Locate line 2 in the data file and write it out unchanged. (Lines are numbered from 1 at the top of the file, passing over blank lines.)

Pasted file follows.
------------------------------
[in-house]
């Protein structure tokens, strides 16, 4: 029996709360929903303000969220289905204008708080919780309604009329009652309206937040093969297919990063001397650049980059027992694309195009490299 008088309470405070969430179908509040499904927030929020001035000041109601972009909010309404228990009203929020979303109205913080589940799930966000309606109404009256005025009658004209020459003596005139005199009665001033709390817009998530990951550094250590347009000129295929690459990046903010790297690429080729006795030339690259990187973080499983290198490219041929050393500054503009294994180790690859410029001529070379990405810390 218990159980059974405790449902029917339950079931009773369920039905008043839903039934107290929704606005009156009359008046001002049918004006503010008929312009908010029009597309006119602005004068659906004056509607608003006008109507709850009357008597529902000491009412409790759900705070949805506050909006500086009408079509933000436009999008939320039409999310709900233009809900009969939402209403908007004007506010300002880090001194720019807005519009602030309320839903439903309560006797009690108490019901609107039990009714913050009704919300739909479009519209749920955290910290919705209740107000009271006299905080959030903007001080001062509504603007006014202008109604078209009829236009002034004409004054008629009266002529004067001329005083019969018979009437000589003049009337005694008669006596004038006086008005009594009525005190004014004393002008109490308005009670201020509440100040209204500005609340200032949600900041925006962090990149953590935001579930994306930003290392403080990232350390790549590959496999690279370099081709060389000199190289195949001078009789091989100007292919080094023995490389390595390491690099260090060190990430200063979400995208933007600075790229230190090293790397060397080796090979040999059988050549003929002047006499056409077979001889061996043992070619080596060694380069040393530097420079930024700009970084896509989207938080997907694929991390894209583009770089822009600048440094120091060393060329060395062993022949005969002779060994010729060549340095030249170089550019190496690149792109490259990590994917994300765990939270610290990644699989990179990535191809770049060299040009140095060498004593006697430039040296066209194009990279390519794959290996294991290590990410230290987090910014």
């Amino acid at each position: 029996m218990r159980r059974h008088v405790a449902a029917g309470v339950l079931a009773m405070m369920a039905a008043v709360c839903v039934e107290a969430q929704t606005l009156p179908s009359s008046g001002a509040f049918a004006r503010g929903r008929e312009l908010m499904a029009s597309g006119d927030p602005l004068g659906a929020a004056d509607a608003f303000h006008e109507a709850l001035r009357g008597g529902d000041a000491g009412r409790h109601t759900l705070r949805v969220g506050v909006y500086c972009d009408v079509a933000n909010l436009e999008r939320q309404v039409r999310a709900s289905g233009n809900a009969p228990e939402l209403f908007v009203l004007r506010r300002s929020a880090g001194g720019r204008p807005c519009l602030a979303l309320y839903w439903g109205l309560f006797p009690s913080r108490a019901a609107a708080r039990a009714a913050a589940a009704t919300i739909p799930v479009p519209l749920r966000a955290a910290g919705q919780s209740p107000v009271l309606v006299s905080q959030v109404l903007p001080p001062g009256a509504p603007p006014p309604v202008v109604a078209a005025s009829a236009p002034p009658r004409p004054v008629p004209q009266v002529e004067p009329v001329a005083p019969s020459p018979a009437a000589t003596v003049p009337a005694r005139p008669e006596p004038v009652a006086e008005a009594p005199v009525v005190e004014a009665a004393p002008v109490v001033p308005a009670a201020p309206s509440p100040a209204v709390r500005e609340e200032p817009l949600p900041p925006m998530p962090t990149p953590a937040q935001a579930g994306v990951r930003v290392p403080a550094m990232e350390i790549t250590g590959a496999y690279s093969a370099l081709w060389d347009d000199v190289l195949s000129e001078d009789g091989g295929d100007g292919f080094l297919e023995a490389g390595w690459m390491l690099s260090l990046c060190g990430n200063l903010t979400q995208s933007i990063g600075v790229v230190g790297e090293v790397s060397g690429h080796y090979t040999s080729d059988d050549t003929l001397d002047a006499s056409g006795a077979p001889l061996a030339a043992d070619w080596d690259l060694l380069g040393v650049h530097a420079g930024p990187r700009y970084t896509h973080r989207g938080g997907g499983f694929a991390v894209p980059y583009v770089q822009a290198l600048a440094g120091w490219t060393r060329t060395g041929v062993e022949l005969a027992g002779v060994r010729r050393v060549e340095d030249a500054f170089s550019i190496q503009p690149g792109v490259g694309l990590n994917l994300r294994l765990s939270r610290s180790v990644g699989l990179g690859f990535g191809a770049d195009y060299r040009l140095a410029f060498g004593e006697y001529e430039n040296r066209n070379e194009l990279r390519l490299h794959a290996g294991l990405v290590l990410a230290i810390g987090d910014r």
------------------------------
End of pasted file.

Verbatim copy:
């Protein structure tokens, strides 16, 4: 029996709360929903303000969220289905204008708080919780309604009329009652309206937040093969297919990063001397650049980059027992694309195009490299 008088309470405070969430179908509040499904927030929020001035000041109601972009909010309404228990009203929020979303109205913080589940799930966000309606109404009256005025009658004209020459003596005139005199009665001033709390817009998530990951550094250590347009000129295929690459990046903010790297690429080729006795030339690259990187973080499983290198490219041929050393500054503009294994180790690859410029001529070379990405810390 218990159980059974405790449902029917339950079931009773369920039905008043839903039934107290929704606005009156009359008046001002049918004006503010008929312009908010029009597309006119602005004068659906004056509607608003006008109507709850009357008597529902000491009412409790759900705070949805506050909006500086009408079509933000436009999008939320039409999310709900233009809900009969939402209403908007004007506010300002880090001194720019807005519009602030309320839903439903309560006797009690108490019901609107039990009714913050009704919300739909479009519209749920955290910290919705209740107000009271006299905080959030903007001080001062509504603007006014202008109604078209009829236009002034004409004054008629009266002529004067001329005083019969018979009437000589003049009337005694008669006596004038006086008005009594009525005190004014004393002008109490308005009670201020509440100040209204500005609340200032949600900041925006962090990149953590935001579930994306930003290392403080990232350390790549590959496999690279370099081709060389000199190289195949001078009789091989100007292919080094023995490389390595390491690099260090060190990430200063979400995208933007600075790229230190090293790397060397080796090979040999059988050549003929002047006499056409077979001889061996043992070619080596060694380069040393530097420079930024700009970084896509989207938080997907694929991390894209583009770089822009600048440094120091060393060329060395062993022949005969002779060994010729060549340095030249170089550019190496690149792109490259990590994917994300765990939270610290990644699989990179990535191809770049060299040009140095060498004593006697430039040296066209194009990279390519794959290996294991290590990410230290987090910014």